There are two forms of Wellbutrin: Wellbutrin SR, which comes in 100 mg, 150 mg, and 200 mg tablets, and Wellbutrin XL, which comes in 150 mg and 300 mg tablets. These tablets differ in the type of release. Wellbutrin SR is a sustained-release tablet, which is typically taken twice daily, once in the morning and once in the mid-afternoon. In comparison, Wellbutrin XL is an extended-release tablet that is only taken once a day.
It is crucial, especially for those taking the XR tablet, to swallow it whole, as breaking or chewing the tablet can increase the risk of overdose or seizures.
How Can DrHouse Help?
For those looking to start Wellbutrin, DrHouse can connect you with a board-certified doctor in just 15 minutes. During your appointment, your doctor can provide a consultation to decide if Wellbutrin is a good choice for you. Following your consultation, your doctor can write you a prescription for Wellbutrin.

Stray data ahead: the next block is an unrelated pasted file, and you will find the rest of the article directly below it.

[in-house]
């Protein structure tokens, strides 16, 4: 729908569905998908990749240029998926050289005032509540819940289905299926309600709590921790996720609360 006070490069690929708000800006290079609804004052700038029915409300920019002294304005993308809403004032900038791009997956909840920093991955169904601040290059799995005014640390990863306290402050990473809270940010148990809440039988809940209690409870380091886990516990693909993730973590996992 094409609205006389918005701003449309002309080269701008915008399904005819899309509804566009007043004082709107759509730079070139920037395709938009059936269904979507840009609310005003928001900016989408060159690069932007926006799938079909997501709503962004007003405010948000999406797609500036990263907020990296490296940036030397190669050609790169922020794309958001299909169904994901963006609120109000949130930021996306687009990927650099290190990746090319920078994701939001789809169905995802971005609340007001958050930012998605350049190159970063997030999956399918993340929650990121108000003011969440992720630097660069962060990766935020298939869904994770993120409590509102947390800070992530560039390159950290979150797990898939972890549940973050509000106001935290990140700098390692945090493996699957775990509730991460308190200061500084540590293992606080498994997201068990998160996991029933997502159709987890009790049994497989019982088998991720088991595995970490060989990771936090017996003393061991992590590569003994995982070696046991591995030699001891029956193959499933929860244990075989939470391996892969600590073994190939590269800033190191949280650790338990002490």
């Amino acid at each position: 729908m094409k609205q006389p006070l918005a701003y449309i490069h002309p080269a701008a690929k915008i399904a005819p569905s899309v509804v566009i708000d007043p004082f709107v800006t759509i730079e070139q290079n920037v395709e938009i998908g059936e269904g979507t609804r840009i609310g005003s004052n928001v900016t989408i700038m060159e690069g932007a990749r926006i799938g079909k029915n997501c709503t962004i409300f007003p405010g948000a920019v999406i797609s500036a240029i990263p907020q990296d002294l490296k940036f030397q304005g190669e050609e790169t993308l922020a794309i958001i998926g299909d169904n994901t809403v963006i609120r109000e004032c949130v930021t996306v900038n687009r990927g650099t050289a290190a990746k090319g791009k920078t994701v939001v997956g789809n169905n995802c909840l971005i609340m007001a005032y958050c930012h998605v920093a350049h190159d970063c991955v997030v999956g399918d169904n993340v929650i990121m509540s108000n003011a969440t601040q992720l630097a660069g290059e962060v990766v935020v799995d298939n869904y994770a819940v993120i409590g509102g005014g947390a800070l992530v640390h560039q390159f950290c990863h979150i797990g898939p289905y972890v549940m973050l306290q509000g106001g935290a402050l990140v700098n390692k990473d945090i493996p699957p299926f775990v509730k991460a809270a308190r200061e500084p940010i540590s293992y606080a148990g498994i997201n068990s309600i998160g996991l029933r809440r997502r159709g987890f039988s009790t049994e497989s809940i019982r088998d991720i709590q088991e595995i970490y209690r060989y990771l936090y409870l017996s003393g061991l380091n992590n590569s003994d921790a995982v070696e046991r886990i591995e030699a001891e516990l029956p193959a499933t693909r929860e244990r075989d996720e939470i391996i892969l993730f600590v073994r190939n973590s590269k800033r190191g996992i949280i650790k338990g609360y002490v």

Wellbutrin is an antidepressant medicine approved to treat depression and aid in smoking cessation. It works by increasing the levels of dopamine and norepinephrine, two neurotransmitters. Unlike other antidepressants, which often cause weight gain, Wellbutrin has shown the opposite effect and may cause weight loss.
While Wellbutrin is not an appetite suppressant, scientists suspect that it can change eating habits due to the increase in dopamine and norepinephrine it causes, which play a role in satiety, appetite, and feeding behaviors. When these neurotransmitters increase, you may eat less, which can lead to weight loss.